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How to Tar a Metal Roof

April Dowling

Appreciated for its long lifespan, metal roofing is a low-maintenance choice for homes, sheds and commercial buildings. Although metal roofing is resistant to fire, insects and mold, unsealed portions of roof panels are subject to moisture and air, which may cause the exposed regions to corrode.

Properly maintain metal roofing.

Tarring a metal roof with wet-stick fibered roof coating seals the metal with a durable and flexible moisture-proof film that protects the entire roof for years. Tar a metal roof properly to ensure even and continuous coverage of the asphalt-based coating.

  1. Sweep the entire metal roof with a push broom to loosen and eradicate dirt, leaves, twigs and other rubble. Scrub any corrosion patches vigorously with a wire brush until all scale is eradicated, then sweep the loosened corrosion and the other rubble off the roof.

  2. Spray each metal roof panel with water from a garden hose. Thoroughly rinse the roof before tarring it to ensure proper bonding. Let the roof air dry for 24 hours.

  3. Open the container of wet-stick fiber roof coating, then stir the tar with a paint stir stick. Pour the tar into a paint tray.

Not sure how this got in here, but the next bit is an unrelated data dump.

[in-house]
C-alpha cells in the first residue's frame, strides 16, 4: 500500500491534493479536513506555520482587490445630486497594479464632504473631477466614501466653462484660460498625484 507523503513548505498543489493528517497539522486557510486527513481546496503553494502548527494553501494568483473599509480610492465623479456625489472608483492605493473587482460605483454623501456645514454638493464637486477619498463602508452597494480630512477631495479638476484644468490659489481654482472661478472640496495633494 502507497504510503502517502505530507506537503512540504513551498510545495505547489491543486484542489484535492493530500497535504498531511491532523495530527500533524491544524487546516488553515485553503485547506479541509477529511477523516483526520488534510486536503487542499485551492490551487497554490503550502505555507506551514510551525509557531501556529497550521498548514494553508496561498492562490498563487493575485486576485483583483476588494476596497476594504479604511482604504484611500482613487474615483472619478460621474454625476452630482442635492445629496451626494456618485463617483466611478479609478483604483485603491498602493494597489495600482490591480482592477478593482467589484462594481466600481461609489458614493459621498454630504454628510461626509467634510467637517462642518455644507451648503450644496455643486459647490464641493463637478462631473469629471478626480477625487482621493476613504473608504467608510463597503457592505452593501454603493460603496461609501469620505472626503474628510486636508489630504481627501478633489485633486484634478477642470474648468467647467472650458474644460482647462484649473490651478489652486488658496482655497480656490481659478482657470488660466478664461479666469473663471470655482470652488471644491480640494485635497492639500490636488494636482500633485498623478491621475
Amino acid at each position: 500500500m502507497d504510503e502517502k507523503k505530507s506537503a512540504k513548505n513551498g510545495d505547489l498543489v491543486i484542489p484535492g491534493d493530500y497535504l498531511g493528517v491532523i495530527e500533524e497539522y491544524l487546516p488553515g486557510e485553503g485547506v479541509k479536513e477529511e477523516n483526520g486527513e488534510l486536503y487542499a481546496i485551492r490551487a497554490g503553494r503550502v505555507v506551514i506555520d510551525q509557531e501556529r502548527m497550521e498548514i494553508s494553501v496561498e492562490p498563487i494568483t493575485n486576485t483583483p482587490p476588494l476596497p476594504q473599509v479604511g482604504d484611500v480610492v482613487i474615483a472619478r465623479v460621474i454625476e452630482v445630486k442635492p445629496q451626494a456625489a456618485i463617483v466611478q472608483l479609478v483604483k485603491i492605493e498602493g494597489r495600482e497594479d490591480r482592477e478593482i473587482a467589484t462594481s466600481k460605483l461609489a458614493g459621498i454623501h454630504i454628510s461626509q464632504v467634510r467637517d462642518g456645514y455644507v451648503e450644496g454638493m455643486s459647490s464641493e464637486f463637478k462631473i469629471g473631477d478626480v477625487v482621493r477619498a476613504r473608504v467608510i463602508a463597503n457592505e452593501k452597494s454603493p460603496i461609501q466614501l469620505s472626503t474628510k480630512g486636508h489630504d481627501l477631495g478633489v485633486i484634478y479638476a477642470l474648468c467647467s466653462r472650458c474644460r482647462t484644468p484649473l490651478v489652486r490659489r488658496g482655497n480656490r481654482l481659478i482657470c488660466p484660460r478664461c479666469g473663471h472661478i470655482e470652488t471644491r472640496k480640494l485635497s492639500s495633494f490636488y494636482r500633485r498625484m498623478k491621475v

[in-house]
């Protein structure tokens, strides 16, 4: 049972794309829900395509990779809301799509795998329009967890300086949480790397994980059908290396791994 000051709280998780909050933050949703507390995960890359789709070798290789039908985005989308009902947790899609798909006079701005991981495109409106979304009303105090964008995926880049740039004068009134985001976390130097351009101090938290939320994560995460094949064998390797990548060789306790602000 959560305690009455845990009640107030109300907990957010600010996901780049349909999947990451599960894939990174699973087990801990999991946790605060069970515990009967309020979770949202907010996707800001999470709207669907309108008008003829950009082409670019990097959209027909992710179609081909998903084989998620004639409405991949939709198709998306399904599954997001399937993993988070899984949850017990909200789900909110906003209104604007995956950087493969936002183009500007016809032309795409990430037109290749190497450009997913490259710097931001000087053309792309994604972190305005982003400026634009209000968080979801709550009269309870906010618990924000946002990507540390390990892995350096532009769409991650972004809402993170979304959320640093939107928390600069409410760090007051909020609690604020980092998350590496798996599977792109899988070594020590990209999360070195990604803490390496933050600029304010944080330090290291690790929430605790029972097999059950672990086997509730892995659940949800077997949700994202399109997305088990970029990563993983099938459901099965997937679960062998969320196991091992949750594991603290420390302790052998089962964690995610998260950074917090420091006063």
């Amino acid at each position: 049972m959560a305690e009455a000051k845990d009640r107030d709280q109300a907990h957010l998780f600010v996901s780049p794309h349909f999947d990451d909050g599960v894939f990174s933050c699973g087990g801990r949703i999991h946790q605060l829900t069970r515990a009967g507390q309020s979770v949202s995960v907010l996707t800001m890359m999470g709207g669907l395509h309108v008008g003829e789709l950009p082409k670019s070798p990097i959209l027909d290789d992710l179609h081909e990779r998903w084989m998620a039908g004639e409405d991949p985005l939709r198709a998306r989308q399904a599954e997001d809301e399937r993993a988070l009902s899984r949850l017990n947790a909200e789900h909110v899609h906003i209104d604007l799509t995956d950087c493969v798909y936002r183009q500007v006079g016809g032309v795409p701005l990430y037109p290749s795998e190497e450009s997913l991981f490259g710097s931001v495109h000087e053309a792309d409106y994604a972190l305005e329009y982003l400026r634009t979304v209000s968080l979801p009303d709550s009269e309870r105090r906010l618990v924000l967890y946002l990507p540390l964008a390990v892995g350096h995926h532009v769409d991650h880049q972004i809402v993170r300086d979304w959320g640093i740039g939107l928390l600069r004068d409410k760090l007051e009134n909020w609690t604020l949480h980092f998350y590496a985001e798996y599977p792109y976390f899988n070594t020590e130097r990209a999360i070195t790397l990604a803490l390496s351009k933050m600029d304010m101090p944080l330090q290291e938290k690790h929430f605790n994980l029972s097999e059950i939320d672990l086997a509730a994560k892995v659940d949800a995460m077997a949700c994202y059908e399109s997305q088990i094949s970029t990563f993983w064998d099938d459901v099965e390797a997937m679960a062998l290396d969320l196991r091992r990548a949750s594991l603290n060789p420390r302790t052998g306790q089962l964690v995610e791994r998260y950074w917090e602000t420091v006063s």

4. Roll the tar onto the edges of the metal roof using a long-handled nap roller. Apply the tar to the entire perimeter of the roof, then cut tar in around chimneys, skylights and other penetrations using a paintbrush.

  5. Fill in the rest of the metal roof with the tar, using the nap roller. Apply the tar in even, back-and-forth passes across the width of the roof, starting at one end and working across the length of the roof. Use 1 gallon of tar per 100 square feet of metal roofing.

  6. Let the coated metal roof cure for two to three days.

  7. Tip

    Check the weather forecast before starting the project to ensure the weather stays dry and warm for several days.


    Wet-stick fiber roof coating is combustible; never use the tar near heat nor flame.

    Never tar metal roofs in rainy or cold weather.